This special issue of the Journal of Cancer Metastasis and Treatment aims to summarize the current knowledge on the treatment of BM from lung cancer with radiation by presenting the available evidence and discussing new perspectives and areas of research. The review articles by Kirakli and Yilmaz and Gutiérrez-Valencia et al. highlight the latest developments and evidence available for the use of radiotherapy in BM, and question the role of adjuvant WBRT after surgery or SRS. The issue of extending the use of SRS for more than 3-4 BM is also discussed, as we do not have evidence that directly compares such an approach to WBRT.
The planning and delivery of radiotherapy to multiple BM is a complex issue. Dumane et al. present their experience with the use of knowledge-based planning, which is a new approach to treatment planning and this may lead to a fully automated planning process. Knowledge-based planning utilizes dose distributions from prior treatment plans to build a model that can predict the same for new patients. The authors then demonstrated that such an approach might be used efficiently for the complex planning involved in the use of volumetric modulated arc therapy to treat multiple BM using a single isocenter.
A comprehensive review by Mudra et al. provides the evidence regarding the use of novel systemic agents in combination with SRS for the management of BM from lung cancer. Limited evidence is available however, on the use of systemic therapy (targeted therapy, immune checkpoint inhibitors) as firstline treatment with the omission of radiation and the authors warn that such an approach should be used with caution and only for very selected patients. On the other hand, the sequence of use of systemic agents and radiation remains uncertain and is still under investigation.
In SCLC, about 40%-50% of patients will develop BM during the course of their disease. Owing to the distinct clinical characteristics of BM from SCLC, these patients are usually excluded from prospective trials on the value of WBRT and local ablative treatments such as surgery or SRS. Instead, WBRT in combination with chemotherapy has long been a standard approach in the setting of SCLC. However, data on the neurocognitive toxicity of WBRT, occurrence of BM after earlier use of prophylactic cranial irradiation, as well as the increasing availability of stereotactic radiotherapy technologies, have all led to the increasing use of SRS and omission of WBRT in SCLC. Various issues arising from the use of radiation for BM from SCLC in numerous clinical scenarios are discussed.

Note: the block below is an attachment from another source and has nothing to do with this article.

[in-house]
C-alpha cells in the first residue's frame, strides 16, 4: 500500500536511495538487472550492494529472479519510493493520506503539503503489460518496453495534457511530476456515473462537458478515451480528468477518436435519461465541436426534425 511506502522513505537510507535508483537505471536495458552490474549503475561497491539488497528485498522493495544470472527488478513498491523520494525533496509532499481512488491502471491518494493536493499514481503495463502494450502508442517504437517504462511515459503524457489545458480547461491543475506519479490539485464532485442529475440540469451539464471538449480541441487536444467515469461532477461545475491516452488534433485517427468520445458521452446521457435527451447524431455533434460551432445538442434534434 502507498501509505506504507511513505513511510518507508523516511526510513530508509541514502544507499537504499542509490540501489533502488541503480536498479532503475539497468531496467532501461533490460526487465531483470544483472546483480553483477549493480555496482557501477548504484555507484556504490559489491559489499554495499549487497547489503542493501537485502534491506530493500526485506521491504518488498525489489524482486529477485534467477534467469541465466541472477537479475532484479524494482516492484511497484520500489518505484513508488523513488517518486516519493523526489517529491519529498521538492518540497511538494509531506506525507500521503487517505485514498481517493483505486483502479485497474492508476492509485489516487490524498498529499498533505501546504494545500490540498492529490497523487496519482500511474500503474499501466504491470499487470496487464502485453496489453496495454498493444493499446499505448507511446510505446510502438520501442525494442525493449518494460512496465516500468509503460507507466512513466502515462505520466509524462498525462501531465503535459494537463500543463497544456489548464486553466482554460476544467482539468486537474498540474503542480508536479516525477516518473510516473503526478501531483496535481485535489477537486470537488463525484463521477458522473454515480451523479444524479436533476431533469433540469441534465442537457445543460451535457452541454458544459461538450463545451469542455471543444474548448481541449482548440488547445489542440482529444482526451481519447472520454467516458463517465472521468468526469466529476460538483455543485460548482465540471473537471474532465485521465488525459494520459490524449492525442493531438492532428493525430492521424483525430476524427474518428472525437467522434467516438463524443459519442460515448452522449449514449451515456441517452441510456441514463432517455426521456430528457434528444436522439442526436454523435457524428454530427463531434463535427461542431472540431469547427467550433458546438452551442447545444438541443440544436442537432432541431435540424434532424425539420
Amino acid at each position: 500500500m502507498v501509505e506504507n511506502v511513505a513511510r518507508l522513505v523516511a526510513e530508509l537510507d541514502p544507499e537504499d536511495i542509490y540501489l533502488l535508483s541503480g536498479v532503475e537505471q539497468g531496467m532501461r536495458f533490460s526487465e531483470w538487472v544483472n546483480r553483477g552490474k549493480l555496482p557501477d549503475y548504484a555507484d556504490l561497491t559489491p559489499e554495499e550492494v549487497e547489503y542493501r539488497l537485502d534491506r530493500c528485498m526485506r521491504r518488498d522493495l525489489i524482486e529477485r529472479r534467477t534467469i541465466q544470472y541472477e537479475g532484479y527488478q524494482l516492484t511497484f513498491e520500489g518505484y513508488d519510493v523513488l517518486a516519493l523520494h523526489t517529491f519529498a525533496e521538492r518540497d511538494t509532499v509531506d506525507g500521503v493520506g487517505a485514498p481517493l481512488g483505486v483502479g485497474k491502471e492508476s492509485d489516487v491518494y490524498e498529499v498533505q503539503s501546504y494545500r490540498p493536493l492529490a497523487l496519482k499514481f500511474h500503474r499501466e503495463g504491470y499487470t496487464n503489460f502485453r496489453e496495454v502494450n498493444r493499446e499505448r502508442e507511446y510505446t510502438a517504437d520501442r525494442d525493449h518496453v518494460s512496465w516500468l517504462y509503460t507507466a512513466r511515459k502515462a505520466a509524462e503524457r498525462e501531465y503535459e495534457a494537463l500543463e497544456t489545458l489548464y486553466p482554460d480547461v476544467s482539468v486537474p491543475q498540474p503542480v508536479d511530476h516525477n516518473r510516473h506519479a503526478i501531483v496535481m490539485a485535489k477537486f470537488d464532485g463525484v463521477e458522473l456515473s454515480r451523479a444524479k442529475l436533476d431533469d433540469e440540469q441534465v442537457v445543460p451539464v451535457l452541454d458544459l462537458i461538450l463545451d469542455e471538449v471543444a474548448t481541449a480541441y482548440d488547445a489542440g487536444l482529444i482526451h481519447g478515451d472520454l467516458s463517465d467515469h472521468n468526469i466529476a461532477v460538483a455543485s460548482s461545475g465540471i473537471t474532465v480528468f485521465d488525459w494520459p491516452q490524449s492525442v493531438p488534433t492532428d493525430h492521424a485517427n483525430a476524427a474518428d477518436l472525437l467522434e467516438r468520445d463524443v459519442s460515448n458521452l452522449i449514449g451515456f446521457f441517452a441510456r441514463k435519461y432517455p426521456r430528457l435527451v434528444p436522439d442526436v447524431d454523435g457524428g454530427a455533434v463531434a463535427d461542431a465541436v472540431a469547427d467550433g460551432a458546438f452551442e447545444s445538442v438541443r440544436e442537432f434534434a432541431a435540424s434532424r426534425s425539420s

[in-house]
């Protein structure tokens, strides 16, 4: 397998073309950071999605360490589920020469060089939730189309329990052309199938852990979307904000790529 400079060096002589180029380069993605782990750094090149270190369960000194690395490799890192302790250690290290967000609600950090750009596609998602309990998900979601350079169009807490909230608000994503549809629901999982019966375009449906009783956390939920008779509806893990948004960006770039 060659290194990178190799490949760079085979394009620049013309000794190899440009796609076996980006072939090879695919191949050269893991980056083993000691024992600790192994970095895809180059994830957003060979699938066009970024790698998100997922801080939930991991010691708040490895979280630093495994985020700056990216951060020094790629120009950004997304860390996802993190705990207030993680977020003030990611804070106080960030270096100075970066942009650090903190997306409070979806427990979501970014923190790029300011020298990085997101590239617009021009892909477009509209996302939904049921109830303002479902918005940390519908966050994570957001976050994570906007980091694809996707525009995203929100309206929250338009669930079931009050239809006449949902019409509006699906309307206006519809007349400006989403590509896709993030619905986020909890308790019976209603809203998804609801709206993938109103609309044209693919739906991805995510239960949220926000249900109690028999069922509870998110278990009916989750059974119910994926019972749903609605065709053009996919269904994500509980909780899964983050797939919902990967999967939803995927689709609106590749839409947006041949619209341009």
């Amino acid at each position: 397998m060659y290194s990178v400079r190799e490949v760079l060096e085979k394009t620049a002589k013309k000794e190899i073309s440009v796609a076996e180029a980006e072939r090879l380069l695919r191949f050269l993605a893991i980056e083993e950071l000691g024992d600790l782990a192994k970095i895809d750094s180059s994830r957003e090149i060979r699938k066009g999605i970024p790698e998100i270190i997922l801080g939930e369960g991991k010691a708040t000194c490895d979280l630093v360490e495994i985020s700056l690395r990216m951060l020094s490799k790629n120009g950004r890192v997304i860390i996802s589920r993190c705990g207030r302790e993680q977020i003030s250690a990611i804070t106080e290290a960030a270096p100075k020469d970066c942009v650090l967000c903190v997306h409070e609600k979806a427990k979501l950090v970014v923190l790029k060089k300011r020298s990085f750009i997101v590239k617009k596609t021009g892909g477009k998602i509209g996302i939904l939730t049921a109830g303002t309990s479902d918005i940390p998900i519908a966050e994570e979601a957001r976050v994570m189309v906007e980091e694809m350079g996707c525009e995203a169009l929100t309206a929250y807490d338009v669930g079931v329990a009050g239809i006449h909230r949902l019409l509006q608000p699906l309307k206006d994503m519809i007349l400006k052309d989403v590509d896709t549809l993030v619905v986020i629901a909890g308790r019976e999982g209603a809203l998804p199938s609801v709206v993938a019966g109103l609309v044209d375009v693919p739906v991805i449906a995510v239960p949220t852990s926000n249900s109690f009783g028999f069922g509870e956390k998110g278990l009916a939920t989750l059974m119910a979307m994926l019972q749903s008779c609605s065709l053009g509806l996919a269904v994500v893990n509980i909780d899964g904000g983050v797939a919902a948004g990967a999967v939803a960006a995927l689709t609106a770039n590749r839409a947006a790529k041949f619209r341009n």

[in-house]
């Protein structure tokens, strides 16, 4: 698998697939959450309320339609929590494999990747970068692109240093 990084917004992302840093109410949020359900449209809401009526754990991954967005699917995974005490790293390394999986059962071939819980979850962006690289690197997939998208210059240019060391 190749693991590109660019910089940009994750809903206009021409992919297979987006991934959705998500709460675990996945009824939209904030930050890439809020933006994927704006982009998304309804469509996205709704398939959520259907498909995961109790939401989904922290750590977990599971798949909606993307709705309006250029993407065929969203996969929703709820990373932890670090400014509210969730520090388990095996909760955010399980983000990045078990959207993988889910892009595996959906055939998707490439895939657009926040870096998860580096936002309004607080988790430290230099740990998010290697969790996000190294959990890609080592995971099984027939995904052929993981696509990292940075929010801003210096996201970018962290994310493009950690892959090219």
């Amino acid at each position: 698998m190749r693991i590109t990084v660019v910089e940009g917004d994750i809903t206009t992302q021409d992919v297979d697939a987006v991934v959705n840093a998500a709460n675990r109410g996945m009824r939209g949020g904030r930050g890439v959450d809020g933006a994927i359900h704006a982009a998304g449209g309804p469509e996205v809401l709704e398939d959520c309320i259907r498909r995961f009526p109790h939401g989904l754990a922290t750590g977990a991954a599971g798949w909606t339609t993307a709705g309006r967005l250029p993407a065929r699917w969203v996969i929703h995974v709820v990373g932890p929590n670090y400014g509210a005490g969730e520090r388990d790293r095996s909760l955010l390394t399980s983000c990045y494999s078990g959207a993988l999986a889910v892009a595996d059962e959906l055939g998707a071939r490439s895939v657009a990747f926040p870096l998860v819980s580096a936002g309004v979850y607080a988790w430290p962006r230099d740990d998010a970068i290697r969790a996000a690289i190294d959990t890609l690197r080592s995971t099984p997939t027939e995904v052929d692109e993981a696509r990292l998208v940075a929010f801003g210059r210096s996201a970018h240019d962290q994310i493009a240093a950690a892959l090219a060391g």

Finally, this issue also contains a systematic review on the clinical effectiveness of neuroprotective agents given during WBRT: memantine, methylphenidate and donepezil. Some evidence to support the use of memantine to delay cognitive decline in patients undergoing brain irradiation was demonstrated, although at 24 weeks this did not reach statistical significance (P = 0.059). Despite fairly large usage of memantine during WBRT, more data is needed to confirm whether there is truly a long-standing neuroprotective effect of this drug for patients undergoing WBRT. Results for the two other agents were inconclusive.
The Guest Editor and Contributors for this special issue of Journal of Cancer Metastasis and Treatment hope that clinicians will find these articles interesting and useful for their daily practice.